No animal products, ever. For Dalan Moreno, veganism is not just a diet choice. It’s a lifestyle decision and the driving force behind Rascal’s, the mainly Mexican vegan cuisine he’s been serving out of guest kitchens since 2018 after successful pop-ups on the Westside.
It hasn’t been easy. Promoting vegan food in a world where the majority of folks eat meat is one challenge, but finding financing and kitchens to work in are a constant battle. That’s despite successful stints at Bibi Ji and Venus in Furs, where he remains today even though the wine bar actually closed a few weeks ago. (The owners of Venus in Furs have pledged to stay open for Rascal’s pop-ups until the lease expires.)
But the grassroots, social-media-powered community support behind Rascal’s is immense. Just last weekend, after posting on Instagram that the business was struggling and may have to close, a flood of orders came through, plus more than 1,500 likes on the original post and nearly 1,000 more on the thank-you response. The party continues this Friday, March 18, 6-9:30 p.m., when Rascals and Venus in Furs host an art exhibit for Adriana la Artista and Baby Moet.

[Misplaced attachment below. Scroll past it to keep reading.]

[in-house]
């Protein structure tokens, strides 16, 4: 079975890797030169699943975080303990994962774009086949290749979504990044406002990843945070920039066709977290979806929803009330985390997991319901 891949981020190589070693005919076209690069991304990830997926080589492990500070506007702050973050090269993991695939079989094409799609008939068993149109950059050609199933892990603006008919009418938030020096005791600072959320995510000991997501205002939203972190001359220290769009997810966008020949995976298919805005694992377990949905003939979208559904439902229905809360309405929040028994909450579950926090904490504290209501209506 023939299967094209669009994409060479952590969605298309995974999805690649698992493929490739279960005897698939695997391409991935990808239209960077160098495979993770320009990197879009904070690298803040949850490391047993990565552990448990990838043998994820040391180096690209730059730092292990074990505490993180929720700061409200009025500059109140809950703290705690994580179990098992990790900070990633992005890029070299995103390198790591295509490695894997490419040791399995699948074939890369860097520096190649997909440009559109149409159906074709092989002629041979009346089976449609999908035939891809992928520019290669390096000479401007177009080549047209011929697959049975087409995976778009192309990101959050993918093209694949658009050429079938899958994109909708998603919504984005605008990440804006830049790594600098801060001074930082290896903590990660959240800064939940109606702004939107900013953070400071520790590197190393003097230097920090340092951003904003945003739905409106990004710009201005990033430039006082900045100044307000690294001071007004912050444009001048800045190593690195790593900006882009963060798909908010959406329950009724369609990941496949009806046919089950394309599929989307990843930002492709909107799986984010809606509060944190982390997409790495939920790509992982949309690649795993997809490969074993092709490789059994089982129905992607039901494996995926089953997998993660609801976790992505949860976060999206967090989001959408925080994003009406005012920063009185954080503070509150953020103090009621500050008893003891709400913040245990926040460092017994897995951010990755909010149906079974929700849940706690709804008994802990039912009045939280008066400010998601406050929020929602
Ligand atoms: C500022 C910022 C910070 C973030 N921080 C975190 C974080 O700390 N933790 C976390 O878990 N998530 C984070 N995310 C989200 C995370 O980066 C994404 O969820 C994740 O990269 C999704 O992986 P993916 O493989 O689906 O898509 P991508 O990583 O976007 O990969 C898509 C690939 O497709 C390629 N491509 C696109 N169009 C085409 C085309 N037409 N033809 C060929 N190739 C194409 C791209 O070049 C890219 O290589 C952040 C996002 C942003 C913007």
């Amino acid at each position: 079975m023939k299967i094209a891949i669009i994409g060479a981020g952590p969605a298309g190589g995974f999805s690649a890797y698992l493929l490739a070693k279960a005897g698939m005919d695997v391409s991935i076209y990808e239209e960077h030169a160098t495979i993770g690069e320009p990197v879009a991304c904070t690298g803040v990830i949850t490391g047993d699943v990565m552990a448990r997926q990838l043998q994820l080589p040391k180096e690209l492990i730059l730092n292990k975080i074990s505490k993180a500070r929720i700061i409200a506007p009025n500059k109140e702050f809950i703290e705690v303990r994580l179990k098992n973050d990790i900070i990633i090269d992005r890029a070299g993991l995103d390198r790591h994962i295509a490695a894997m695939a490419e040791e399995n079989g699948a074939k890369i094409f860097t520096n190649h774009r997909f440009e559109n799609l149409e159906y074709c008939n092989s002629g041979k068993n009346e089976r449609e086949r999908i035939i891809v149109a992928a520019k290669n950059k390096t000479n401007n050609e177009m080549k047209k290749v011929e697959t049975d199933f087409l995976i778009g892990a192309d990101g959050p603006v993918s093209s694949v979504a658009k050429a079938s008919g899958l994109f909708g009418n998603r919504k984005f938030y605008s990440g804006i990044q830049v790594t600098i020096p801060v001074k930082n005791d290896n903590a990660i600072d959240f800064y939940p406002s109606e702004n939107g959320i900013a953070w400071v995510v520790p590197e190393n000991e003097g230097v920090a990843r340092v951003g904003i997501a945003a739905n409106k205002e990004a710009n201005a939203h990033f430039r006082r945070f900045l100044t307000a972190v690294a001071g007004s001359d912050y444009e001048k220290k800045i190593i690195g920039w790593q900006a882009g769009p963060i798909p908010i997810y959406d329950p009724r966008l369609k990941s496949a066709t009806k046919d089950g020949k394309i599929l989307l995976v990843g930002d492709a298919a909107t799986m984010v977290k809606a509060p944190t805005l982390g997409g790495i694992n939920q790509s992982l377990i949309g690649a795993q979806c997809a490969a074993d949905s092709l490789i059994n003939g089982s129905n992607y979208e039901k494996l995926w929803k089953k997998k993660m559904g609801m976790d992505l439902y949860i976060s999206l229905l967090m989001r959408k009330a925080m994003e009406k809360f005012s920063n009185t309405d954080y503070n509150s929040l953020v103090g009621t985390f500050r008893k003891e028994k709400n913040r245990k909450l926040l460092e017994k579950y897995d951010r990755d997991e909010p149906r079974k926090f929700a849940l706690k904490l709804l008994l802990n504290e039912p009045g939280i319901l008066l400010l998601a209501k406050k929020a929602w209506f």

While creating vegan food was Moreno’s main motivation, he’s dedicated to making food accessible. “I find a lot of time that vegan food is expensive and inaccessible,” he said. “We want our food to be something people can afford.”
He’s also vigilant on authenticity, even making his own tortillas from scratch. Until recently, Moreno was using a handheld grinder that he modified himself, but he was able to fundraise enough money to buy a traditional molino last month.
“I had been wanting this for a long time but couldn’t finance it, so I asked people on Instagram for help and we were able to make the money in one day,” he explained. “We’re sourcing fresh corn, washing and prepping it, boiling it, and grinding it through the molino ourselves.”
Most Americans consider tacos to be tortillas filled with meat, but plenty of other options are common in Mexican homes, including potatoes, nopales, calabacitas (squash and squash flowers), mushroom, and avocado. The Rascal’s menu has featured all those and more, and is constantly revolving.
“We probably keep our menu for about six weeks, and then we change it — I just get bored of making the same things,” he said. “The only thing we really keep is the elote” — a street corn dish that he covers in vegan mayo, crushed chili-lime Takis, and vegan parmesan.
Vegetables aren’t the only stars. Moreno’s use of plant-based proteins is game-changing and opens the door to vegan versions of al pastor, picadillo, and more, which fill up tacos, tortas, sopes, and burritos. Altogether, he’s one of the most exciting young chefs to follow in Santa Barbara, whether you love meat or hate it.
Rascal’s and Venus in Furs host the “Heaven and Hell art exhibit of Adriana La Artista and Baby Moet” on Friday, March 18, 6-9:30 p.m. at 18 E. Cota St. Follow Rascals on Instagram at @rascals_sb.
This article was underwritten in part by the Mickey Flacks Journalism Fund for Social Justice, a proud, innovative supporter of local news. To make a contribution go to sbcan.org/journalism_fund.